By now you've no doubt heard about Domain Authority (DA), a key performance indicator from Moz that predicts the search performance of a website. For years, SEO experts and digital marketing specialists have used Domain Authority in their SEO strategies, ongoing efforts, and reporting to clients and internal teams as an indicator of a website's organic success / failure. Essentially, a higher DA means that a website has a higher chance of ranking in search engine results. There are a bunch of factors going into the algorithm of how DA is calculated, including the quality of inbound links (links pointing to a website).
It's been quite awhile since Moz has updated Domain Authority, but starting on Tuesday, March 5th, 2019, Moz has rolled out it's first major update in years. From the data Moz uses to the consistency of the updates in DA, it's all changing.
What's New With Domain Authority?
Moz has incorporated a few new facets to calculating Domain Authority. We wanted to break them down at a high level.
The Data It's Trained Against
Moz is not only taking more data into consideration about what makes a website rank, but it's now taking MORE data into consideration about what makes a website NOT rank. This is huge - not only will DA insights give you tips regarding what is helping your website rank, but it will also help you pinpoint what's not.
The Domain Authority Algorithm Itself
Moz is now moving to a neural network model, meaning that its algorithm and data set will now be able to detect link manipulation (ie - buying or obtaining low-quality backlinks in order to bolster search engine rankings) in a more detailed and nuanced fashion.
The Algorithm Factors
Perhaps the biggest change to the DA calculation algorithm is the inclusion of the Moz Spam Score. This means that Domain Authority will not only take into consideration how many backlinks are pointing to your website, but it will also take a look at those backlink's quality and potential traffic, among more factors calculated in Spam Score.
The Link Index
How does Moz look at all of these backlinks through millions of sites? Moz has the Moz Link Explorer, the leading link index that analyzes over 35 trillion links. The Moz Link Explorer is at the core of the Domain Authority, making it the most valued ranking metric and analysis tool outside of Google.
Keep Domain Authority Up With Google
But, the best part? Moz plans to keep Domain Authority changes up with Google's algorithm changes, which has hundreds of changes per year. This means that you can always remain confident that outside of Google, the Moz Domain Authority metric is the most up to date, relevant, and useful source for a website's ranking potential.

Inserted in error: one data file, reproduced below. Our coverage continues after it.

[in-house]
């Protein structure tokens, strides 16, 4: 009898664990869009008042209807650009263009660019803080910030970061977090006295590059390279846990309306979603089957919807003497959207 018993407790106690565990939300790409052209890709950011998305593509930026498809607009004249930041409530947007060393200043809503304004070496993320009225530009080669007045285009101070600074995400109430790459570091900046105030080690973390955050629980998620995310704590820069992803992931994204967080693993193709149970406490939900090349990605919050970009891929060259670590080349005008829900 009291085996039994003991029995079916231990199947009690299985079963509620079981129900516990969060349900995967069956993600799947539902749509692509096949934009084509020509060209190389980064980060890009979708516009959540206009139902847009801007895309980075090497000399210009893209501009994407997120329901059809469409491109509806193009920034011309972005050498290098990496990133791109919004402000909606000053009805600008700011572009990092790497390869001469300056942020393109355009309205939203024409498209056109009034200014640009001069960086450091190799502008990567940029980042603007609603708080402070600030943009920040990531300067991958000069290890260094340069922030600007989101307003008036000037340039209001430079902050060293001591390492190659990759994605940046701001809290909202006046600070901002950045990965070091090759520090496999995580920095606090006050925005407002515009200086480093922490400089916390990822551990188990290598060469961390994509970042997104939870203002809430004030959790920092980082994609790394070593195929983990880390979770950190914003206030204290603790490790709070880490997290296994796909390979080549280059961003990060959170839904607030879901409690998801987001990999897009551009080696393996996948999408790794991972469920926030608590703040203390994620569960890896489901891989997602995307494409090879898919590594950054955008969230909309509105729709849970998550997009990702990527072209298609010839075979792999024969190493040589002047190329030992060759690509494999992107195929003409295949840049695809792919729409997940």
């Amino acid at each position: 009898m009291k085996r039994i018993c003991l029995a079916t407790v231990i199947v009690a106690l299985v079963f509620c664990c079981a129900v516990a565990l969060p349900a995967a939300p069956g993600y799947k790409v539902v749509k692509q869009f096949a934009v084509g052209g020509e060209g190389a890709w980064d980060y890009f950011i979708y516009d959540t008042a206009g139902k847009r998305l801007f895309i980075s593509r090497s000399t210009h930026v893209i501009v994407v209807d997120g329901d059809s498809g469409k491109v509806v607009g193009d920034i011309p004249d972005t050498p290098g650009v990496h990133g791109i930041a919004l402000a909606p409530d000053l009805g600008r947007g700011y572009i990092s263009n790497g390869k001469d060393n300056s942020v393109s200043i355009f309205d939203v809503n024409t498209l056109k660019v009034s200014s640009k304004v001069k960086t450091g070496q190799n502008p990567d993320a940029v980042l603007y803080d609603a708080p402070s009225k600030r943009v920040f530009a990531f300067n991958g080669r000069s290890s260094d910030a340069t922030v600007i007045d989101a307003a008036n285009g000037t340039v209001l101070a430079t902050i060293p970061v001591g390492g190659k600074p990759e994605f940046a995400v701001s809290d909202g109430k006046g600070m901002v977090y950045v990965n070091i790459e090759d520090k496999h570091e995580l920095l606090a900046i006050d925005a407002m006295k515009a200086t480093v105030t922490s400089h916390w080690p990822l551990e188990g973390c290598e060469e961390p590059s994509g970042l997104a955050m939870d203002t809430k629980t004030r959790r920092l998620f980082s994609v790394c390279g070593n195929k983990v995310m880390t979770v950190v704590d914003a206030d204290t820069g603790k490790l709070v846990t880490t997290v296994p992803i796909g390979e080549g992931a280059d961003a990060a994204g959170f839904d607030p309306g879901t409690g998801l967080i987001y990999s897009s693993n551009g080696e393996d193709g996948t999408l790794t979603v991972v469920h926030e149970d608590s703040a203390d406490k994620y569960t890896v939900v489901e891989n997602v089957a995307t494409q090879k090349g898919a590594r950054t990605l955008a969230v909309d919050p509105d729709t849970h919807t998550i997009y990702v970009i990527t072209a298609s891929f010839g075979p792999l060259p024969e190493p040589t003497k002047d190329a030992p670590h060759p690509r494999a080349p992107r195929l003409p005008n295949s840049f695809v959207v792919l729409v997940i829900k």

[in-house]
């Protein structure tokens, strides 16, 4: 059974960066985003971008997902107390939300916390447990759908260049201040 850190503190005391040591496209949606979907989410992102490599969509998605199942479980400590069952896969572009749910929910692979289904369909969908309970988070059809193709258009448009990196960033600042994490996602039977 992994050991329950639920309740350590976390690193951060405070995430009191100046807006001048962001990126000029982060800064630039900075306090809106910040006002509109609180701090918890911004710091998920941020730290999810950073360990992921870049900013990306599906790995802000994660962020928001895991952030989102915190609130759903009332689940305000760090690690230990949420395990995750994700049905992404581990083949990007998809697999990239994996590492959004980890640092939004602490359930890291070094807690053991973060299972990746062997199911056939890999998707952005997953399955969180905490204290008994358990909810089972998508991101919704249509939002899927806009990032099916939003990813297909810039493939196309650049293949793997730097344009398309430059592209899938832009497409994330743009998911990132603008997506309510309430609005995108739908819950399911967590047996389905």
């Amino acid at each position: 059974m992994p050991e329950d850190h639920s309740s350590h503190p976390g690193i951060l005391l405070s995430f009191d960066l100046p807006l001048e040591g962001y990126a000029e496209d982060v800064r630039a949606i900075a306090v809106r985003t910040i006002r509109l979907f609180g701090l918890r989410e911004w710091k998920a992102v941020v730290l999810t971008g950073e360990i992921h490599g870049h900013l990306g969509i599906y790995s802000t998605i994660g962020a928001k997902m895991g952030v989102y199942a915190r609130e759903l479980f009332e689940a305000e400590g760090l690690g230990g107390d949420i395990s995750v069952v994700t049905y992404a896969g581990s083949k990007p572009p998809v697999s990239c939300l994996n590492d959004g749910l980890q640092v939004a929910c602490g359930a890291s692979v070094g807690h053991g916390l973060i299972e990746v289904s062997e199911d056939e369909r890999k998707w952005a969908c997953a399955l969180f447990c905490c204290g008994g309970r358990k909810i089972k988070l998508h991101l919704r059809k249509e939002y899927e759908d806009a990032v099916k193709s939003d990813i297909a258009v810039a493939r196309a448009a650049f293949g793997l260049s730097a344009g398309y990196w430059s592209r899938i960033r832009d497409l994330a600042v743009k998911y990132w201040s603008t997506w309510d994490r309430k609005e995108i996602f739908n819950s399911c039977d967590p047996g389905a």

How Does This Domain Authority Change Affect Me?
Right now, Moz is reporting that there will probably be some fluctuations in your current and historical DA scores starting on March 5th, 2019. Again, the best way to use DA is to compare it against your direct competitors. Don't simply analyze your DA score in isolation, but instead check it against your competitors to see if they're seeing the same shifts and to get a better idea of your website's ability to rank against others. And don't forget - Moz gives you a ton of great insights when they analyze your website, whether through Moz Pro or Link Explorer. Make sure you are regularly checking your DA to ensure you're improving and staying ahead of direct competitors.
Here Are A Few Domain Authority Dos And Donts:
- Use DA as a comparative metric between sites of a similar caliber, category, or industry
- Look to see how your competitors’ DA scores fluctuated in light of any updates. How do you compare?
- Expect regular fluctuations in your DA score, as both your site’s link profile and the rest of the web change over time.
- Don’t look at your site’s Domain Authority score in isolation.
- Don’t mistake our 0–100 scale for an F–A grading on a test. You should not be aiming for 100 to get an “A,” but rather should be aiming for a score that is higher than your direct competitors (those who show up near you in search results for your target keywords).
- Don’t mistake DA for PageRank, Google’s link-based ranking signal. DA was created by Moz, and Google doesn’t factor the score into your site’s ranking.
Have Any Questions or Comments?
Interested in learning more about Domain Authority 2.0? Here's a great video from Britney Mueller, Senior SEO Scientist at Moz.